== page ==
NMS and it’s 18 quintillion planets were made possible thanks to what is known as “Procedural Generation”, the problem is each planet is made via this mathematical algorithm and while so many planets would not be possible without said algorithm, it could be argued that it is actually detrimental to the illusion of everything being unique, since planets can only be created in a certain way and not individually hand-crafted and programmed.

No Man's Sky_20160812132242
Procedural generation also creates some strange issues such as “floating” beacons

Further progressing in NMS further illustrates the repetitive nature of the game. Initially I spent a good amount of time on each planet I landed on, scanning new species, finding monoliths and outposts but with each new planet I seemed to spend less and less time on them, quickly grabbing a few resources maybe learning a new word or too before moving on. There isn’t really enough to keep you interested for a duration whilst on the surface and your own willingness to keep playing will be based on your desire to reach the centre of the universe and other personal goals. One of my goals that keeps me playing is to get a new ship and I worry once I have obtained enough credits to buy said ship then I will lose focus and interest in NMS.

Unfortunately for NMS, space itself does little to spice and mix things up, as that also becomes somewhat tedious as every system has very little to note between the planets except the odd space port and the occasional space battle, which themselves don’t feel very intuitive thanks to the ships “clunky” controls. Battles seem more a war of attrition than actual skill as I found myself just lining up shots, firing in hope and then repairing shields in between “attacks”. The fact we are restricted to the cockpit view also makes things more frustrating and it would have been nice to have been able to switch camera angles to see our ship flying through the stars, allowing us to gain another perspective on the vast cosmos.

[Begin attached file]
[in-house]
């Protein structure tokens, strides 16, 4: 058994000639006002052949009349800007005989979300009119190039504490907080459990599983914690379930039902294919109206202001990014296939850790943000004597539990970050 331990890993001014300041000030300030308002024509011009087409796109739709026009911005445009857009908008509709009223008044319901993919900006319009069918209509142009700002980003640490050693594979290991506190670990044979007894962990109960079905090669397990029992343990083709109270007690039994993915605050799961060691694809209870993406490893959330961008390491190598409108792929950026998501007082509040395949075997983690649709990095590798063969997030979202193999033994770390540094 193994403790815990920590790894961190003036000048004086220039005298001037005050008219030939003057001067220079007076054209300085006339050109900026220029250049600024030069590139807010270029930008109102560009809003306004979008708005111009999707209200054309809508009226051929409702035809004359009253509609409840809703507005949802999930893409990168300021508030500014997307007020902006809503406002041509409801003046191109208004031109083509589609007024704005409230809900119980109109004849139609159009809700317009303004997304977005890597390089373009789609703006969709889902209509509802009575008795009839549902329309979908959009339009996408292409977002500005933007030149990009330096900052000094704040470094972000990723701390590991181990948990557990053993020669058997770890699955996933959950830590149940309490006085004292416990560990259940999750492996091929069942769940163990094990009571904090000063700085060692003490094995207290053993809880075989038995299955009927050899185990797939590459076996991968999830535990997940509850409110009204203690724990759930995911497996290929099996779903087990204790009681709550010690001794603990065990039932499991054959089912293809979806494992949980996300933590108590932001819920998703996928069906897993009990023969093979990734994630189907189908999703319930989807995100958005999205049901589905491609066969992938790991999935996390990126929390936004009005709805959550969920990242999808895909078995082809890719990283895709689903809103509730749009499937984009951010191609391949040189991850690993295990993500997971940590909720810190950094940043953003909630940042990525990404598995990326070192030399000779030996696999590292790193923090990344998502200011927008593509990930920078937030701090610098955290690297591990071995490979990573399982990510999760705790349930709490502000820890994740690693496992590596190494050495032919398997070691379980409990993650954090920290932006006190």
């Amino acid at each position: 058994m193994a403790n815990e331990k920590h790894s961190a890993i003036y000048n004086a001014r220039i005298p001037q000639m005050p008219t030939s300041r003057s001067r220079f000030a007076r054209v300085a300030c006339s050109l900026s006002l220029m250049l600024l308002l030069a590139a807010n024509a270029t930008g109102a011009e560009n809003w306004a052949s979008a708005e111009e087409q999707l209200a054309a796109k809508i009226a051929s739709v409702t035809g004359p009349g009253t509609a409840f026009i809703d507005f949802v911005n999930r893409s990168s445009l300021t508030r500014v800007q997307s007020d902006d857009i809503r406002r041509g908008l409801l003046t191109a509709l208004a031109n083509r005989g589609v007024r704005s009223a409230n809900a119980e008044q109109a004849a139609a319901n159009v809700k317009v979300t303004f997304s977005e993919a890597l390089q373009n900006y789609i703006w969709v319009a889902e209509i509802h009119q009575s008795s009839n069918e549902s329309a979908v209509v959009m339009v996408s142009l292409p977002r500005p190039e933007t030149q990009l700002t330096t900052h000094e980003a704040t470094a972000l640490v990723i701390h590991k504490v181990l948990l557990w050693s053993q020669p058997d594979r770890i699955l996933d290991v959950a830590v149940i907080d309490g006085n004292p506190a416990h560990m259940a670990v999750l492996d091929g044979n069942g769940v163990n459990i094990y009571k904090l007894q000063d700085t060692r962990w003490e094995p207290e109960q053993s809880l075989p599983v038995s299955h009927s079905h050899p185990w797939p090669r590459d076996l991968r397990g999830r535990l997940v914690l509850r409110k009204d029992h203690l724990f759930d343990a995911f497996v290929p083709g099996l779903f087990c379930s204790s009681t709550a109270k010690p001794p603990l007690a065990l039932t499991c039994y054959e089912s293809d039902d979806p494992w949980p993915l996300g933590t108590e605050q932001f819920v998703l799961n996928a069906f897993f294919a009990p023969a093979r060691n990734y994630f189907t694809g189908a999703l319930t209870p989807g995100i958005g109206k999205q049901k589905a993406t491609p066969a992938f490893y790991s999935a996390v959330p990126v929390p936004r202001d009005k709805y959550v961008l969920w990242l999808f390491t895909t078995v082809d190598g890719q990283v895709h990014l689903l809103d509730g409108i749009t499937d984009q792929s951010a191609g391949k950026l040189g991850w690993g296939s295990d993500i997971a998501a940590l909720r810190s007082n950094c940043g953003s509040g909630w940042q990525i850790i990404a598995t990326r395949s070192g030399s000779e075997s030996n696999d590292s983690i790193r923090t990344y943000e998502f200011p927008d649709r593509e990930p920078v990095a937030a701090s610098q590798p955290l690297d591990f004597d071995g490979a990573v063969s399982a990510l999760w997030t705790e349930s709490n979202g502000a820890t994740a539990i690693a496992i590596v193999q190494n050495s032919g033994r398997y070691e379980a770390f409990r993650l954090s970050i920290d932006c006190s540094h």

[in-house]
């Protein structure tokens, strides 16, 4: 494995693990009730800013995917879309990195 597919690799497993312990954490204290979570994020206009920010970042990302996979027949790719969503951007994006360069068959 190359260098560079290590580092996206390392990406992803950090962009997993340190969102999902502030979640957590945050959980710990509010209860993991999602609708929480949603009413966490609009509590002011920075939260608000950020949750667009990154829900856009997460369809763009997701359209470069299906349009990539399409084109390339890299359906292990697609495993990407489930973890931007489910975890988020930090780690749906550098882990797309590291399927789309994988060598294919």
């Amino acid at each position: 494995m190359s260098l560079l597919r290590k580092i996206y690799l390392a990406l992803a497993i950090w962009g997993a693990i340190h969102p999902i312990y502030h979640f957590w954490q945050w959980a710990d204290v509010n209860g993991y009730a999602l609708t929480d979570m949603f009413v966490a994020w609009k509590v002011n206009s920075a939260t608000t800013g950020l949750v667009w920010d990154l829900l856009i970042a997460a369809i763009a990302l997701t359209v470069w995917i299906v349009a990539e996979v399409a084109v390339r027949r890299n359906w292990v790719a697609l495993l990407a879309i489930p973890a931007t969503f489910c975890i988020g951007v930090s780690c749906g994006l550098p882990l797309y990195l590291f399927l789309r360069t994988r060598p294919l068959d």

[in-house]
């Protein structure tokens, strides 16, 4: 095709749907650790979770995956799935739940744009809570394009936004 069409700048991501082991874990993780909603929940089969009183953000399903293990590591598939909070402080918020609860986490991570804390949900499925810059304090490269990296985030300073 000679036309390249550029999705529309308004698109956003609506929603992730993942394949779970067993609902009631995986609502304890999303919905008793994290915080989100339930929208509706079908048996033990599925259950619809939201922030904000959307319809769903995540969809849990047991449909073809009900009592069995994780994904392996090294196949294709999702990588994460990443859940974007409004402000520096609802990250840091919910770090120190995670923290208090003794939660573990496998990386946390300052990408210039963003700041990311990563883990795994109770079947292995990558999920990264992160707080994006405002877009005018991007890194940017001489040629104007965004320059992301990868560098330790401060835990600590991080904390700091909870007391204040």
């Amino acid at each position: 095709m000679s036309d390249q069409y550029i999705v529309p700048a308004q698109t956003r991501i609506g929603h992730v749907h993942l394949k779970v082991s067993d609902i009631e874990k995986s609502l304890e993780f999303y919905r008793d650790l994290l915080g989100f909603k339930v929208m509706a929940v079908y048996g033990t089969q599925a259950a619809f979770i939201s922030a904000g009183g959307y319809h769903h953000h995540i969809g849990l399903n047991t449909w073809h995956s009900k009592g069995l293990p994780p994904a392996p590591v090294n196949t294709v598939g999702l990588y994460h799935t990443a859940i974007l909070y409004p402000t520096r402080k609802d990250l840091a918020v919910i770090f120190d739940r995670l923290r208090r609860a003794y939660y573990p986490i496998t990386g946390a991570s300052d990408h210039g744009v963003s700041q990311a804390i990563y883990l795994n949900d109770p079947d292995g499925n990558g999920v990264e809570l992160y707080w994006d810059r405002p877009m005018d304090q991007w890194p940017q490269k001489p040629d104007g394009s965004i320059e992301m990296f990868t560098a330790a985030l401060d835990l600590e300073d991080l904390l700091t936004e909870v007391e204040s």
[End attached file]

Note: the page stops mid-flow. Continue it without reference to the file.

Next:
A Divided Space

So far you would probably come to the conclusion that I don’t like NMS but you’d be wrong. Ok so I don’t love NMS but as I mentioned earlier, NMS is not a bad game. There are elements I enjoy and there are moments of true awe-inspiring wonder.